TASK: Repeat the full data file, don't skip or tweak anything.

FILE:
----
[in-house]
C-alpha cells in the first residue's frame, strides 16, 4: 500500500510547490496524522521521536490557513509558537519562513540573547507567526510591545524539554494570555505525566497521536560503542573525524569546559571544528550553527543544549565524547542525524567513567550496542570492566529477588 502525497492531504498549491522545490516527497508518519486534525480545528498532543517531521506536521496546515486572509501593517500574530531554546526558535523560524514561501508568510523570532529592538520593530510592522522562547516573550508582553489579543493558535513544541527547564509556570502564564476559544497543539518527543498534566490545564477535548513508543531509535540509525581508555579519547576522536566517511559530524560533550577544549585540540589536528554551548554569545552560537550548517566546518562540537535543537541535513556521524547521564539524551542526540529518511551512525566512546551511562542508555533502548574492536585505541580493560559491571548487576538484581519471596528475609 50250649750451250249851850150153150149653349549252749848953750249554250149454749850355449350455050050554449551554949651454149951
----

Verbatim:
[in-house]
C-alpha cells in the first residue's frame, strides 16, 4: 500500500510547490496524522521521536490557513509558537519562513540573547507567526510591545524539554494570555505525566497521536560503542573525524569546559571544528550553527543544549565524547542525524567513567550496542570492566529477588 502525497492531504498549491522545490516527497508518519486534525480545528498532543517531521506536521496546515486572509501593517500574530531554546526558535523560524514561501508568510523570532529592538520593530510592522522562547516573550508582553489579543493558535513544541527547564509556570502564564476559544497543539518527543498534566490545564477535548513508543531509535540509525581508555579519547576522536566517511559530524560533550577544549585540540589536528554551548554569545552560537550548517566546518562540537535543537541535513556521524547521564539524551542526540529518511551512525566512546551511562542508555533502548574492536585505541580493560559491571548487576538484581519471596528475609 50250649750451250249851850150153150149653349549252749848953750249554250149454749850355449350455050050554449551554949651454149951